COULD WALMART, that category-killing, land-grabbing, union-busting retail behemoth, be growing a social conscience? The corporate colossus declared last week that it will stop selling all e-cigarettes in its US stores, amid concerns of a new generation becoming addicted to nicotine products and an uncertain regulatory environment. This comes on the heels of Walmart’s decision earlier this month to stop selling ammunition that can be used in assault-style weapons, and to discourage its customers from openly carrying guns inside its stores, even in the 40 states where doing that is legal. Walmart is also engaged in an effort to reduce carbon emissions all along it supply chain by one gigaton (one billion tons) by 2030; it joined the “We Are Still In” commitment after the United States pulled out of the Paris climate accords; and last year it diverted 78 percent of its global waste from landfills and incinerators.
Mostly these moves are reactive, coming after shocking events galvanized Walmart employees and customers alike. The ammunition ban followed the mass murder of 22 people inside a Walmart in El Paso. The suspension of e-cigarette sales came after an eighth person died from lung ailments linked to vaping. As for environmental stewardship, former Walmart CEO Lee Scott attributed his wokeness to the birth of his grandchild. “What if we used our size and resources to make this country and this earth an even better place,” he asked employees.
This is not to say Walmart is becoming the next Ben and Jerry’s. The moves are modest given the enormity of the challenges. The company still sells regular cigarettes, for example; it still allows customers in “conceal carry” states to enter stores with their hidden guns; many of its 1.5 million US workers still earn too little to get by without resorting to food stamps or Medicaid. The steps are also strategic, since they help insulate the firm from a public increasingly impatient with corporate excess. So we can only hip-hip for Walmart so much.
Still, Walmart’s sheer size — 275 million weekly customers in 27 countries, $514 billion in revenue, 100,000 suppliers — is massive enough to significantly move the needle. Walmart is not just the only brick-and-mortar seller in many of its markets; it’s also often the only buyer. That gives the company enormous clout over its suppliers’ behavior. The same buying power that forced the Ohio Art Company — maker of the beloved toy Etch a Sketch — to move its manufacturing to China in order to match Walmart’s low price demands can be deployed to pressure clothing suppliers to use recycled polyester fibers in their shirts or renewable energy in their factories. Is it naive to hope all that concentrated corporate power can be unleashed for good?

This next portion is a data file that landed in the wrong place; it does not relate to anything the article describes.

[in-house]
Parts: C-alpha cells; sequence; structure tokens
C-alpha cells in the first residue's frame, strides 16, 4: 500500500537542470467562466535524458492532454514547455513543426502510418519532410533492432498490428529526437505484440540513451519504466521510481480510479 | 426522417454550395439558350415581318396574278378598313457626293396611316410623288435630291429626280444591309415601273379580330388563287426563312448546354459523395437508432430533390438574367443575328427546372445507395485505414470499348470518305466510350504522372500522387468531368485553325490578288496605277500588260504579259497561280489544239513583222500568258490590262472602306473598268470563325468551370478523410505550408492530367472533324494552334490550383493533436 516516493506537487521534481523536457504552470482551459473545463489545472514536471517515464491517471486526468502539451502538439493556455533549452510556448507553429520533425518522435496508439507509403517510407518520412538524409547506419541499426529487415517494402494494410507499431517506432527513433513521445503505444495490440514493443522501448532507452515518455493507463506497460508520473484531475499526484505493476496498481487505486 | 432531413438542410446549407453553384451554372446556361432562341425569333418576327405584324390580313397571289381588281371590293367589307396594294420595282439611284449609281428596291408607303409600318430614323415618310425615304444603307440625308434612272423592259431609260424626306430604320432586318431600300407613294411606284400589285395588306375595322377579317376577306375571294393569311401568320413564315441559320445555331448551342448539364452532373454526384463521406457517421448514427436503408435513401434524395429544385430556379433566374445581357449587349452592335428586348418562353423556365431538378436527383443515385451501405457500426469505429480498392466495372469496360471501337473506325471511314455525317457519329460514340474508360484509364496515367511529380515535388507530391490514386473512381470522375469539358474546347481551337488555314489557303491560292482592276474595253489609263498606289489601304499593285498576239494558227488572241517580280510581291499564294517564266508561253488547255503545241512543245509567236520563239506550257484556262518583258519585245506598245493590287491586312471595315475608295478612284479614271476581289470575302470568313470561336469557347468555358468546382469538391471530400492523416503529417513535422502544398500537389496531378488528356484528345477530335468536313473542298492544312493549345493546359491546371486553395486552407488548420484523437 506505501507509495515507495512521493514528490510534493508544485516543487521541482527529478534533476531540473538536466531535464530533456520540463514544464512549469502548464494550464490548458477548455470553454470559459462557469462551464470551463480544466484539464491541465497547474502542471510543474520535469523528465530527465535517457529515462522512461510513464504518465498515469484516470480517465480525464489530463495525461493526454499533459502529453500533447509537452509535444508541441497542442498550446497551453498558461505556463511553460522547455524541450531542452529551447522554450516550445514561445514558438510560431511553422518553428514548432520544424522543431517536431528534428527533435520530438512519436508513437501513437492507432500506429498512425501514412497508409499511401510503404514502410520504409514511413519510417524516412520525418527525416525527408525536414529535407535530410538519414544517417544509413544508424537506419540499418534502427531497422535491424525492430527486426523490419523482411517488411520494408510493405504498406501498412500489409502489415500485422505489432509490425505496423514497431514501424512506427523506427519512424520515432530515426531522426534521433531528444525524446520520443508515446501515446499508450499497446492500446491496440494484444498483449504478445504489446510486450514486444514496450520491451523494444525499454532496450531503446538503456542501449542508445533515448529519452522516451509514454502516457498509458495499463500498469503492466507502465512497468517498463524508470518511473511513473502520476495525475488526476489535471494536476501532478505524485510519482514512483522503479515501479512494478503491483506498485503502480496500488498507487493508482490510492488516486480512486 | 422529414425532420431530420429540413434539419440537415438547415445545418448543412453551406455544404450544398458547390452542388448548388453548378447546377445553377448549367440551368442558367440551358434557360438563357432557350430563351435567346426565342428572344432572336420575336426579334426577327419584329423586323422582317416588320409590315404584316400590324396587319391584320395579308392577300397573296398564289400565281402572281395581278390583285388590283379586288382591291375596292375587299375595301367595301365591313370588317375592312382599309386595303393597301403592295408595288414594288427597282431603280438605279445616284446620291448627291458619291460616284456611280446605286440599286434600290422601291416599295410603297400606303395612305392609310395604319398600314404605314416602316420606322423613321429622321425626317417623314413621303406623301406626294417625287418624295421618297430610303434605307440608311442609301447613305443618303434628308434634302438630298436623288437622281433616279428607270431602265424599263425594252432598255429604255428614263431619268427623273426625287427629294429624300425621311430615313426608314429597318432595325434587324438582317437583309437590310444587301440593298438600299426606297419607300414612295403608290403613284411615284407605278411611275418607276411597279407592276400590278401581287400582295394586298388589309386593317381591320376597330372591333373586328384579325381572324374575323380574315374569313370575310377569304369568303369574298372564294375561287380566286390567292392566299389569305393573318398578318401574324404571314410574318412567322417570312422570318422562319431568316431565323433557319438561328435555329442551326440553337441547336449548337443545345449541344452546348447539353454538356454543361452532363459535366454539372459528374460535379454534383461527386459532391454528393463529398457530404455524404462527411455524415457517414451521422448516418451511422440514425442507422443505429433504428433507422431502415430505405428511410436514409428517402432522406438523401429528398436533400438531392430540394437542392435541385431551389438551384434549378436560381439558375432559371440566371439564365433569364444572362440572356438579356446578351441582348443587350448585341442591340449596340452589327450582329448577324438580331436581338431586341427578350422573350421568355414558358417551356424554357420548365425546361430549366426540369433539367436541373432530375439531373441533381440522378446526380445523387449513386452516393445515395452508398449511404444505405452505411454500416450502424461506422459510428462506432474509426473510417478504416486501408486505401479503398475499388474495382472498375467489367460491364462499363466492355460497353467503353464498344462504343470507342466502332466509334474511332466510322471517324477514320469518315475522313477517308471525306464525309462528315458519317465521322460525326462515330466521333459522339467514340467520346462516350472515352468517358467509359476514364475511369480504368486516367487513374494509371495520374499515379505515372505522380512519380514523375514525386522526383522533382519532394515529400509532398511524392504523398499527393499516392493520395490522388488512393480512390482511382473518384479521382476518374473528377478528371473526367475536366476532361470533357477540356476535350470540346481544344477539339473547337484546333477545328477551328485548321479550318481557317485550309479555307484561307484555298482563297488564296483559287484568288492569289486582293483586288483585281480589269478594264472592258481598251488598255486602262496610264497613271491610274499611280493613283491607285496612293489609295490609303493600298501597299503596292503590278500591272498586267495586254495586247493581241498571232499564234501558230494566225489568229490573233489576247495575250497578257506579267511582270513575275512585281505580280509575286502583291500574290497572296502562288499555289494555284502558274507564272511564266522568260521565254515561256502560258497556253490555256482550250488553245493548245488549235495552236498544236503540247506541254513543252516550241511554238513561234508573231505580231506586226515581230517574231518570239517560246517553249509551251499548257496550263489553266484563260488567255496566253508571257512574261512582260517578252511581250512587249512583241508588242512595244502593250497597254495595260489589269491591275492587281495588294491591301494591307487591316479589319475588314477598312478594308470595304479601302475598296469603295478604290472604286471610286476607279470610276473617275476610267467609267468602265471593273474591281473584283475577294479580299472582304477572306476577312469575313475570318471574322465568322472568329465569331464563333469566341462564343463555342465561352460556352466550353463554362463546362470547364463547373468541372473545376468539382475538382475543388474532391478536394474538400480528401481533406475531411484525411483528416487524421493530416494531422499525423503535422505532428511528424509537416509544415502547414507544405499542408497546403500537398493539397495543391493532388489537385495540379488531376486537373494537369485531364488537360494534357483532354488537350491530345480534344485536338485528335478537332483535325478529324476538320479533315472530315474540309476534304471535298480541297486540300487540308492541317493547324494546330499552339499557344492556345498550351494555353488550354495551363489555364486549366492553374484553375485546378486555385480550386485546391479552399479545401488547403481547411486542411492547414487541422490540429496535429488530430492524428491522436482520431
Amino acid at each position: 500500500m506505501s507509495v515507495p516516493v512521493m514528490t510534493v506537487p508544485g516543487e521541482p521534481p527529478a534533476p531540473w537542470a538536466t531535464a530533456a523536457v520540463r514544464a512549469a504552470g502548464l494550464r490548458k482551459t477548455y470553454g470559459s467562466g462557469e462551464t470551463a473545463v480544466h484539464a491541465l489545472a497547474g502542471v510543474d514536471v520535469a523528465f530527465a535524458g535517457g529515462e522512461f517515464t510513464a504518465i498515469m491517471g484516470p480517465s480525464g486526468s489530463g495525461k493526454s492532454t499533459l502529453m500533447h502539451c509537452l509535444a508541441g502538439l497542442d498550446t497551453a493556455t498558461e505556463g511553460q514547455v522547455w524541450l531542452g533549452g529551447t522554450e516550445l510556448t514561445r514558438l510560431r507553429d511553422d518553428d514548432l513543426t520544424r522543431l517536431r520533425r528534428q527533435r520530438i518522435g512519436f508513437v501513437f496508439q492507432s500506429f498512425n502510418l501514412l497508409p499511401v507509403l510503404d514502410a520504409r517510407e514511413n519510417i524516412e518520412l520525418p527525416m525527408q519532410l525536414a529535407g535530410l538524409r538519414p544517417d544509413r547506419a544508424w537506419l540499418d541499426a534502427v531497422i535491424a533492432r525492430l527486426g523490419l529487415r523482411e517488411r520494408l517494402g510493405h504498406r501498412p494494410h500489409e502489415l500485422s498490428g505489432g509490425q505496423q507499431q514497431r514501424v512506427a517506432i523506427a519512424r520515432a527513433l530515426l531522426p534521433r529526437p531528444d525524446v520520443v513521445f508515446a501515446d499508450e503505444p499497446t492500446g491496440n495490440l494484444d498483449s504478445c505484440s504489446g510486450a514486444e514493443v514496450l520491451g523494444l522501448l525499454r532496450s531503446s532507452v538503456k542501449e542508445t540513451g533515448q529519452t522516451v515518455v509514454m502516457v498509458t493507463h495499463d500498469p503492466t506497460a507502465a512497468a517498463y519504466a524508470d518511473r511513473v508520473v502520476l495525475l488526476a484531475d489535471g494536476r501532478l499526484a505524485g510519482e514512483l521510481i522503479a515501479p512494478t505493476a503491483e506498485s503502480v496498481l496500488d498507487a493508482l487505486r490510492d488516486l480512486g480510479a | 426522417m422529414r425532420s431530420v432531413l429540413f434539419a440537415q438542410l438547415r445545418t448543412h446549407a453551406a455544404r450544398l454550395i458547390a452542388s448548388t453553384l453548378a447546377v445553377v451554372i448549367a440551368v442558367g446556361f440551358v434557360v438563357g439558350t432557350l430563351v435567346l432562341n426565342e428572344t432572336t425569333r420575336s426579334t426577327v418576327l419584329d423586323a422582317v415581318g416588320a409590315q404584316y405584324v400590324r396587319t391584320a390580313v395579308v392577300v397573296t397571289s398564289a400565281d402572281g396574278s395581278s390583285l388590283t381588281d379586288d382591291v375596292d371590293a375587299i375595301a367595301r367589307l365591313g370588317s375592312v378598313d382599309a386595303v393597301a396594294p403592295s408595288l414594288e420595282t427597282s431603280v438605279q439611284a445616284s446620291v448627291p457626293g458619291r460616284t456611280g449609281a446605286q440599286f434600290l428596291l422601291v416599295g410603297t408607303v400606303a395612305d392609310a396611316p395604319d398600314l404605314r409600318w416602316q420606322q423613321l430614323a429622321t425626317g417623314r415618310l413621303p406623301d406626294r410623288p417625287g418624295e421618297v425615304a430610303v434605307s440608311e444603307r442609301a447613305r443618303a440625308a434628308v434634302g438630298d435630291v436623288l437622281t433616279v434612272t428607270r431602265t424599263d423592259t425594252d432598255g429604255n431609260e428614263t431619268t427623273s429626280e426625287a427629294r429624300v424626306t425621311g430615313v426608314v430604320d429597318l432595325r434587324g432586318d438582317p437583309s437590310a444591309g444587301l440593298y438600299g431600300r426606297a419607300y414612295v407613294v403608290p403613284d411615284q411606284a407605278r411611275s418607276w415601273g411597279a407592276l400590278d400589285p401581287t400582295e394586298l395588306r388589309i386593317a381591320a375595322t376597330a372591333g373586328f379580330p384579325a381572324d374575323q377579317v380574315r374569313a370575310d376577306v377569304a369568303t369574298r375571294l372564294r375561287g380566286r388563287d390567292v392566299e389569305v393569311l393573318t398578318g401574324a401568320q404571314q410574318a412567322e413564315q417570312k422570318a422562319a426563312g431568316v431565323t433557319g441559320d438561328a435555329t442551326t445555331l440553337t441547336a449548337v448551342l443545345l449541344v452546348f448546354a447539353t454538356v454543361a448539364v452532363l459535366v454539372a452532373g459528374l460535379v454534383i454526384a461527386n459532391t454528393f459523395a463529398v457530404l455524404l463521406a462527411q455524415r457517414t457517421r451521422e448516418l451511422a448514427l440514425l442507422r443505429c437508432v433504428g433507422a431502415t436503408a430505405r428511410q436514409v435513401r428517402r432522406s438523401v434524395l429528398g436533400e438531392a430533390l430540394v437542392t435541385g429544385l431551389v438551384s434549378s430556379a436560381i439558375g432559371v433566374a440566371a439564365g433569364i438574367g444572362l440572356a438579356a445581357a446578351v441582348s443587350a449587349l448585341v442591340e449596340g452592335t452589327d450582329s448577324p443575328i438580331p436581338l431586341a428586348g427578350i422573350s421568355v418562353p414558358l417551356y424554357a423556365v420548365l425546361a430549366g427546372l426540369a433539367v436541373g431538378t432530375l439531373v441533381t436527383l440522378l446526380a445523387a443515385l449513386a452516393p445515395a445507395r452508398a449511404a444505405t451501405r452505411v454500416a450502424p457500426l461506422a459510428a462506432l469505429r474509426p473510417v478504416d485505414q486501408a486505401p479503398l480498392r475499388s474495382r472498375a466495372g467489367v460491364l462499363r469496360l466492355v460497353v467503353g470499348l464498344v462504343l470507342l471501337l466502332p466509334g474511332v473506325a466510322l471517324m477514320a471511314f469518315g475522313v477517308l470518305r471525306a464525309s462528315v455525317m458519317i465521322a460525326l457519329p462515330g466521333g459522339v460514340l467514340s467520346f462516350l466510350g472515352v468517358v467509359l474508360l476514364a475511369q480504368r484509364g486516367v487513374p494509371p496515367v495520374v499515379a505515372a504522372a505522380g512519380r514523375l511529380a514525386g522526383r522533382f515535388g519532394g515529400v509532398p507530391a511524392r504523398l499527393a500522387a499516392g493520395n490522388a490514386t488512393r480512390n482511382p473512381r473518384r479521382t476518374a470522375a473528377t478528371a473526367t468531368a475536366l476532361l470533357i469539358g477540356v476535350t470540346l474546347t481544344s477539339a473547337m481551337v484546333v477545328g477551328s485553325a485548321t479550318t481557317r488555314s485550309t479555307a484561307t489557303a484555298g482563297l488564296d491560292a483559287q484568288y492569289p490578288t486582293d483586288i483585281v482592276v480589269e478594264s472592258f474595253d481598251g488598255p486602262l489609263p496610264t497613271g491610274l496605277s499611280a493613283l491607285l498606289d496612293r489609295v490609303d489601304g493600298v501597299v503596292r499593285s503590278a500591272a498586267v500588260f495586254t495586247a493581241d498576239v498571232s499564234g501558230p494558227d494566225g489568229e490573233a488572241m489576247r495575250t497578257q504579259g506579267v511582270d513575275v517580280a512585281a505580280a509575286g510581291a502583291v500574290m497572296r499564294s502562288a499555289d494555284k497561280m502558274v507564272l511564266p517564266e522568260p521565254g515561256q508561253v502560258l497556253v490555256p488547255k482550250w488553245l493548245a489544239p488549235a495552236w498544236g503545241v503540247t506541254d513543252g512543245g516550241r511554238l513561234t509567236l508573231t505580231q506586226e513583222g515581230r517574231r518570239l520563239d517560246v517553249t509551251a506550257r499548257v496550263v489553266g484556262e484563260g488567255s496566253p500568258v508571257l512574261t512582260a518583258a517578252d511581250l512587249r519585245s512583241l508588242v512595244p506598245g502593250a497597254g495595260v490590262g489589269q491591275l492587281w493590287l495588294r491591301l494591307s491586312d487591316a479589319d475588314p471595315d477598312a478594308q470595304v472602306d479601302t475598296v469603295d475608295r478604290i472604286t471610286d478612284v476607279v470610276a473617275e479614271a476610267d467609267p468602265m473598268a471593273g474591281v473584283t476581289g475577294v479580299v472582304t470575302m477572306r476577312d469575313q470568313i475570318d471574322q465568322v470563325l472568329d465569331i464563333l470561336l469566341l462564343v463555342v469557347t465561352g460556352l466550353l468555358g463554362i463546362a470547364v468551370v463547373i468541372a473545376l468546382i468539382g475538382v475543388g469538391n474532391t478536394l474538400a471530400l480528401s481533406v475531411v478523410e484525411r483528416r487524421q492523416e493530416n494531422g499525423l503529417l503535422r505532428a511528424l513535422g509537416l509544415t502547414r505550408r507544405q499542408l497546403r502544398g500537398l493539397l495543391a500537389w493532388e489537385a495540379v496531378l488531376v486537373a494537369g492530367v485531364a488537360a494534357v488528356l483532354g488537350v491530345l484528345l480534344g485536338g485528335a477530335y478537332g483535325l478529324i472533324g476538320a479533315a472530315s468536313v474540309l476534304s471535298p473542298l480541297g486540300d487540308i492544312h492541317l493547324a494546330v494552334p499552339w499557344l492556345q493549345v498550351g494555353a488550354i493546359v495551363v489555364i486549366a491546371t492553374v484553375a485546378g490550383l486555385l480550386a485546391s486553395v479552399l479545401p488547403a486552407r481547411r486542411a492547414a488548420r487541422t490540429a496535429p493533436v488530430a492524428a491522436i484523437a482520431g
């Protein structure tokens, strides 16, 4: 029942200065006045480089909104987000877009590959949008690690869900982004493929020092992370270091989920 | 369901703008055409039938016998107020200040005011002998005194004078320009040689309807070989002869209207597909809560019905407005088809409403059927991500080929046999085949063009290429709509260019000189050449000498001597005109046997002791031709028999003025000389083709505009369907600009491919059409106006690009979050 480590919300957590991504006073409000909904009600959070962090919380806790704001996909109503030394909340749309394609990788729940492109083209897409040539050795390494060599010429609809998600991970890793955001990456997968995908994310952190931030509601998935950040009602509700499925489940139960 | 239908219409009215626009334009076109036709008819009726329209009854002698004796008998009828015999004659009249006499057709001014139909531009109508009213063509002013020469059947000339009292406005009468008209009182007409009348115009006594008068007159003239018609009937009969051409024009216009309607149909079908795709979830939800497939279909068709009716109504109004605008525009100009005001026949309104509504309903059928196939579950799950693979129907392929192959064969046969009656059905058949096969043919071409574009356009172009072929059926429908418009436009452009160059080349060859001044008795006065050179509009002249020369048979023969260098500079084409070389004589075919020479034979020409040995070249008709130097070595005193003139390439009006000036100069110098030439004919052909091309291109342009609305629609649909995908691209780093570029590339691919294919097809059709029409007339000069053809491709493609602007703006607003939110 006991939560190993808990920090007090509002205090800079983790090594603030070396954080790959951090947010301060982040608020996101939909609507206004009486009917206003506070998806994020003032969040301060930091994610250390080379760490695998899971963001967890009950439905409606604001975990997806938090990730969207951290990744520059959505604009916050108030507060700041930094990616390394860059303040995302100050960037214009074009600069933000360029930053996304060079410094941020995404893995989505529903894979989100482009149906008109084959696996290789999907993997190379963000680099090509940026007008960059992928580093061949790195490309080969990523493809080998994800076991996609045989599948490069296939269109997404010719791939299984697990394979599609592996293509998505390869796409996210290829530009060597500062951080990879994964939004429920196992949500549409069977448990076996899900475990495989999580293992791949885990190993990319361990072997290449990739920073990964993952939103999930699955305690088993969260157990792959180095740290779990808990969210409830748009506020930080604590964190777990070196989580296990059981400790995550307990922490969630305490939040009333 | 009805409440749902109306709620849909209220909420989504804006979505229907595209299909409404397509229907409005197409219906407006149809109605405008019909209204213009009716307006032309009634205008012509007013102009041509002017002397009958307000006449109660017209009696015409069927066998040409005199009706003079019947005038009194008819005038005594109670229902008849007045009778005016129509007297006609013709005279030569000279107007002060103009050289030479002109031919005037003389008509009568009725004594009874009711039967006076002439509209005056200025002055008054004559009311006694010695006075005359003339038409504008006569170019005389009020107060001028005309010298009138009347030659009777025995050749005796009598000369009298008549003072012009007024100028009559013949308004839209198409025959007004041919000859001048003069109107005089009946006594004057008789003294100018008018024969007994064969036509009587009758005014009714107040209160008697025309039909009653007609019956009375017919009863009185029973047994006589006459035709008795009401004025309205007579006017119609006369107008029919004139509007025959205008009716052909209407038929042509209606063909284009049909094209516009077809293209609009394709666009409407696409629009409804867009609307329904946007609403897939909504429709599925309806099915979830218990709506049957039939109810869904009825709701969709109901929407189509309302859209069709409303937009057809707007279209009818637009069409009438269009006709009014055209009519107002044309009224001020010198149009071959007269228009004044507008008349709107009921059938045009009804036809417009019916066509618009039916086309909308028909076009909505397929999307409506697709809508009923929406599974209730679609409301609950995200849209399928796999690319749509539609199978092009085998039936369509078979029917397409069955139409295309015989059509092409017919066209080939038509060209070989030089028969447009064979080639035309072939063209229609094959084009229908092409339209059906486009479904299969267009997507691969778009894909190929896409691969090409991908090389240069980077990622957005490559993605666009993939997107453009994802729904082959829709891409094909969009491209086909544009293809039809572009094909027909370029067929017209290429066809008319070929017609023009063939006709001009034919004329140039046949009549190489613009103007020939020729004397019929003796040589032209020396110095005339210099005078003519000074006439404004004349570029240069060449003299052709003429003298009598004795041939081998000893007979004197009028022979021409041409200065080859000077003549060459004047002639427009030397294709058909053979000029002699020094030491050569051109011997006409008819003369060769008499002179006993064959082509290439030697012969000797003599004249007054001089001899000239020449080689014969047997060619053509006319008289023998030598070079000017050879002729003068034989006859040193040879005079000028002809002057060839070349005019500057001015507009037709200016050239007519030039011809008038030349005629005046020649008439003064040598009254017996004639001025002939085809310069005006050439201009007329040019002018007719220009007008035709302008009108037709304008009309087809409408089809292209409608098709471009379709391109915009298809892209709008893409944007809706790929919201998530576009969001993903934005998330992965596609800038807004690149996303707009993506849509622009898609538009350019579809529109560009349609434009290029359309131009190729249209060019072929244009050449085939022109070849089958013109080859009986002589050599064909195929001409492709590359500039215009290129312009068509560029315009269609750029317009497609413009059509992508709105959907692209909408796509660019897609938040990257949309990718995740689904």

A culture war on Walmart has raged for 20 years, with riled-up communities defeating the siting of new superstores, filing civil rights complaints, and calling for another boycott seemingly every month. Senator Bernie Sanders of Vermont is still agitated, filing an act last year to (catch the acronym) “Stop Welfare for Any Large Monopoly Amassing Revenue from Taxpayers.” But the venom directed at Walmart has abated, in part because there’s a new beast in town: Amazon, which earlier this year overtook Walmart as the world’s largest retailer. At a time when everything short of our DNA is being seized by Amazon in exchange for free shipping, fretting about big box stores underselling mom and pop businesses or luring shoppers to highway malls seems downright quaint.
We are said to be entering a golden age of corporate responsibility, with 200 members of the Business Roundtable (including Walmart), pledging last month to consider the needs not just of shareholders but also workers, customers, and the planet. At a time when Washington seems incapable of the smallest social advance, it’s reasonable to cheer efforts by the business sector to build a better world. But customers are not voters, and no amount of good intentions can override a company’s bottom line. Corporate gestures toward good citizenship should be a supplement to, not a substitute for, broad public investments made by governments that are answerable to us all.
Renée Loth's column appears regularly in the Globe.